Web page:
Classroom Observation Significantly Influenced by Context

“Despite the intense focus on the use of student test scores to gauge teacher performance, the majority of our nation’s teachers receive annual evaluation ratings based primarily on classroom observations (Steinberg & Donaldson, in press). These observation-based performance measures aim to capture teachers’ instructional practice and their ability to structure and maintain high-functioning classroom environments. However, little is known about the ways that classroom context—the settings in which teachers work and the students that they teach—shapes measures of teacher effectiveness based on classroom observations. Given the widespread adoption of high-stakes evaluation systems that rely heavily on classroom observations, it is critical that we have a clearer understanding of how the composition of teachers’ classrooms influences their observation scores.

. . . We find that teacher performance, based on classroom observation, is significantly influenced by the context in which teachers work. In particular, students’ prior year (i.e., incoming) achievement is positively related to a teacher’s measured performance captured by the FFT.” [Bold added]

—Matthew Steinberg, University of Pennsylvania and Rachel Garrett, American Institutes for Research, “Panel Paper: Classroom Context and Measured Teacher Performance: What Do Teacher Observation Scores Really Measure?

More on Teacher Data Reports

With the ongoing controversy that’s occurring right now in NY due to the public release of teacher data reports (good on GothamSchools, by the way, for staying true to their professional values and refusing to publish these deeply flawed reports), I’d like to forward a couple of articles I wrote a while ago about this very matter.

Here is my post for Education Nation in September, in which I delineate an important distinction of teacher accountability that is almost always ignored:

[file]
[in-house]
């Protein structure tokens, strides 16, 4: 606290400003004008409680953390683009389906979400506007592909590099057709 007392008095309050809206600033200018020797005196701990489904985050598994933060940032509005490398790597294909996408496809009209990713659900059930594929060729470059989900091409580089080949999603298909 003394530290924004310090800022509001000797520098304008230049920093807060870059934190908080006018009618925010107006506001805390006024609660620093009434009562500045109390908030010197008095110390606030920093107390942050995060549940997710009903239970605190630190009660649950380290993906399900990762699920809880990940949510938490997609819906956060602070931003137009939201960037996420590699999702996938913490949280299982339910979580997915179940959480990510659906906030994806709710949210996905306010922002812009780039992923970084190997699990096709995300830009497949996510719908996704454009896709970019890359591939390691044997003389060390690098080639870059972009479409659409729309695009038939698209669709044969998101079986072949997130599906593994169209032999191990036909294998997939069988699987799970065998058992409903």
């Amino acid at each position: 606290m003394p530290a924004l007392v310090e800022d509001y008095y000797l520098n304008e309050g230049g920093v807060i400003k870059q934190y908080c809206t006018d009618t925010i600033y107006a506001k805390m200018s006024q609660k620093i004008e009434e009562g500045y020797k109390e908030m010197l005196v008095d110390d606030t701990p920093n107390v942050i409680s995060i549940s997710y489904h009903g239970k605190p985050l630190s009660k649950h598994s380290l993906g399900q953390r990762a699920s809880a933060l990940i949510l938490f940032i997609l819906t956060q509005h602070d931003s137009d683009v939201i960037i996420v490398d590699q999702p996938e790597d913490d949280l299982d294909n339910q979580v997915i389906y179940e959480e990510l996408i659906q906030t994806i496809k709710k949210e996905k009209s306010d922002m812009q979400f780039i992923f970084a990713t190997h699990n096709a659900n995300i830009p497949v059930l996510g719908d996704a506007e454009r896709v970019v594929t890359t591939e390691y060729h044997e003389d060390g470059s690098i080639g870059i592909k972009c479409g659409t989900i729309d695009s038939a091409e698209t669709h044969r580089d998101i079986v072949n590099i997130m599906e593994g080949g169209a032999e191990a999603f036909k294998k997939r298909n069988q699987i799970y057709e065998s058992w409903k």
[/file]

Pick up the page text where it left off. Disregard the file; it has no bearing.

It is . . .  imperative that when we talk about accountability we specify whether we are discussing professional accountability to the ethical and technical standards of the teaching profession, or to public accountability as public employees. If we are referring to the first, then we can talk about individual teachers. If we are referring to the latter, then we should refer up the chain of command. [Emphasis added]

Here is an op/ed I wrote for Times Union in January, in which I point out that the implementation of teacher evaluations in NY State has been fumbled by Albany because they failed to take into greater consideration classroom-based perspectives:

. . . the process of evaluating teachers must be tied directly and explicitly to the establishment of a professional learning community within each school and district. 
A professional learning community is designed to engage teachers and administrators in continuous dialogue, feedback and support in order to improve teacher performance and, consequently, student learning. Without that, any evaluation process will inevitably devolve into checklists (no matter how advanced the instrument), ‘gotcha’ feedback, and more meaningless paperwork that has no impact on learning. . .
 Policymakers are far removed from the realities and challenges of the classroom. They understandably place great emphasis on measures that are easily definable and quantifiable. But teachers know that ground-level implementation of any policy measure must take into consideration the context of a school and community in order to be implemented with fidelity. [Emphasis added]

For more on the recommendations that I and other teachers made with The VIVA Project last January, you can view our report on The VIVA Project website.